A political science professor was convicted yesterday of insulting the founder of modern Turkey and given a 15-month suspended prison sentence.
Atilla Yayla, a professor at Ankara's Gazi University and head of the Association for Liberal Thinking, was convicted by a court in the western port city of Izmir of insulting the legacy of Mustafa Kemal Ataturk. Ataturk, who founded secular Turkey from the ruins of the Ottoman Empire, is revered by many Turks, and his portrait adorns walls in all government offices.
Yayla's conviction comes amid European criticism of Turkey, which aspires to join the European Union, for not doing enough to protect freedom of expression. Several prominent Turkish journalists and writers — including Nobel literature prize winner Orhan Pamuk — have been tried under another law that bars insulting "Turkishness" and state institutions.
Turkey's efforts to soften the much-criticized law — Article 301 of the Turkish penal code — that limits free speech has delayed by increased government efforts to lift a ban on Islamic-style head scarves in universities, a ruling party legislator said Monday.
"301 continues to be one of the top items on our agenda. As soon as we are done with the head scarf issue in higher education institutions, it will come up again," said Nurettin Canikli.
Yayla, who was in Britain and could not immediately be reached for comment on the court's ruling, will appeal the verdict, said Ozlem Caglar Yilmaz of the Association for Liberal Thinking.
The court initially said it would appoint an academic to monitor the professor and ensure that he does not re-offend within the next two years, but later rescinded that decision because of Yayla's good behavior in court, Yilmaz said.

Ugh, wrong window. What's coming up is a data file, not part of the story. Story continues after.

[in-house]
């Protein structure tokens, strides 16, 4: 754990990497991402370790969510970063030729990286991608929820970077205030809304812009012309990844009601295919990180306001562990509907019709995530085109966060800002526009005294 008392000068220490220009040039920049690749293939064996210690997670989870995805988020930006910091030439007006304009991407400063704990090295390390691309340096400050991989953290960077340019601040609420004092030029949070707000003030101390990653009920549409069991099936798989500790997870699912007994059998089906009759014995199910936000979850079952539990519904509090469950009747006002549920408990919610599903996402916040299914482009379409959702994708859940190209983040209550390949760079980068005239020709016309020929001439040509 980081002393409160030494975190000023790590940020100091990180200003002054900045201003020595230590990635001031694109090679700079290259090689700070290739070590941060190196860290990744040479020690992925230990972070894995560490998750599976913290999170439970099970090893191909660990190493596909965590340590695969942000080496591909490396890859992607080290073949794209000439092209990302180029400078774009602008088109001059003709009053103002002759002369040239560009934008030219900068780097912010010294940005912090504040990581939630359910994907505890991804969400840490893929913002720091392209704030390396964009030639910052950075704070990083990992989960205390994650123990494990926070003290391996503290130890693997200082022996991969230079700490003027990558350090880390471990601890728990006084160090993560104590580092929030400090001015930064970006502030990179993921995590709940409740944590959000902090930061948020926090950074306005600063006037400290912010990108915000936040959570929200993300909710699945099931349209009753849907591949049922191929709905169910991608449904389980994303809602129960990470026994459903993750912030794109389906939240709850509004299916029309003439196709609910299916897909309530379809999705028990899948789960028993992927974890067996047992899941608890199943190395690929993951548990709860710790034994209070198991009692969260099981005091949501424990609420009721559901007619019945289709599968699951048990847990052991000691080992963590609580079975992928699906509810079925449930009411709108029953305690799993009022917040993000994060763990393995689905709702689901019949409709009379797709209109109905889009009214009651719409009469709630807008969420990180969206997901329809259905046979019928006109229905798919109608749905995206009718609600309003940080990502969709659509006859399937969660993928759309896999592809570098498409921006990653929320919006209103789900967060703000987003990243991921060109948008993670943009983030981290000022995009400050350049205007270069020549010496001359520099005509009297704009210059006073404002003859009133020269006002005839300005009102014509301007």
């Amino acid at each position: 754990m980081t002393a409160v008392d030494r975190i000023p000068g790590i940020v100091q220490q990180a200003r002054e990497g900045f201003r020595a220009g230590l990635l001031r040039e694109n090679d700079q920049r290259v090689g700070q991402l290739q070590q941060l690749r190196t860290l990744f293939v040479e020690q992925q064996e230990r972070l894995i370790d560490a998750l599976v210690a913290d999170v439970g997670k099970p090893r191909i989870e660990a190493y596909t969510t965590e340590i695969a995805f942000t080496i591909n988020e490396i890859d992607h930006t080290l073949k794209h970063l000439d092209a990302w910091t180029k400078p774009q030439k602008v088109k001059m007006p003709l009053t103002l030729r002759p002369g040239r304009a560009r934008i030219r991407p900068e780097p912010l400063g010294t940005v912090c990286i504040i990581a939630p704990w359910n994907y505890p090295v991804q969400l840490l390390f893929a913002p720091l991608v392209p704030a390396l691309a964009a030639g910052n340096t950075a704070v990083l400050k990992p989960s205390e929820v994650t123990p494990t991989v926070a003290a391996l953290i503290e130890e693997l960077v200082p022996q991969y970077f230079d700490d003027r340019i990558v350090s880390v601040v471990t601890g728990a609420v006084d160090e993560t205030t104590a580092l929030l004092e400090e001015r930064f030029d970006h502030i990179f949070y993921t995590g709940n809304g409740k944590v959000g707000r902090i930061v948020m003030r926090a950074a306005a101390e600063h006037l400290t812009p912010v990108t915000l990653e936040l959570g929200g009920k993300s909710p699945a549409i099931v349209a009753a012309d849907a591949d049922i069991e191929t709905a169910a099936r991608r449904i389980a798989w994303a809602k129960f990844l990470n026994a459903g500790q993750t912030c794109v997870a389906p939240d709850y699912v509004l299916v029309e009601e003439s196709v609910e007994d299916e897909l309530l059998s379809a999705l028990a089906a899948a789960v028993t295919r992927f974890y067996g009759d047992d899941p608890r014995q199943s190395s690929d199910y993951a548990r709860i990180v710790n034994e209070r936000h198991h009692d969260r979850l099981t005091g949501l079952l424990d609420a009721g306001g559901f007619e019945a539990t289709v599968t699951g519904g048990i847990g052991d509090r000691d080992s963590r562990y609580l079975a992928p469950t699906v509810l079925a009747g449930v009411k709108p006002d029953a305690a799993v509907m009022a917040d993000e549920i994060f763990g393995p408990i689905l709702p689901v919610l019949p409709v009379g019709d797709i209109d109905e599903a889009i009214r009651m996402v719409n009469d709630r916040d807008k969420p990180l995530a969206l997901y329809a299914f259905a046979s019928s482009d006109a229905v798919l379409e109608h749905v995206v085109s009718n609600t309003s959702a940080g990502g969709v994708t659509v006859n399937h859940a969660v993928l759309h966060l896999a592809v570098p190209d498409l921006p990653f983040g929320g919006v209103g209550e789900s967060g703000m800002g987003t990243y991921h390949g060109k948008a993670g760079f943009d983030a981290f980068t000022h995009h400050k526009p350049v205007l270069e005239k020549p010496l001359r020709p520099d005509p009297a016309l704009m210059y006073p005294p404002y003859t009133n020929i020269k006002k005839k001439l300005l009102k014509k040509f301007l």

Yayla was charged after saying in a speech in 2006 that the era of one-party rule under Ataturk, from 1925-45, was not as progressive as the official ideology would have Turks believe. He said it was "regressive in some respects." He also criticized the statues and pictures of Ataturk, saying Europeans would be baffled to see the portraits of just one man on the walls.
Yayla insisted that he was not insulting Ataturk but only questioning his legacy. He said he was also challenging the rigid way in which some followers interpret Ataturk's principles as justification for opposing liberal reforms and imposing strict, secular laws such as the ban on Islamic head scarves at universities.
"As an academic, I must be free to think, to search and share findings," Yayla said in a December 2006 interview with The Associated Press. "If Turkey wants to be a civilized country, academics must be able to scientifically criticize and evaluate Ataturk's ideas."
Gazi University fired Yayla over the controversy, but he was later reinstated.
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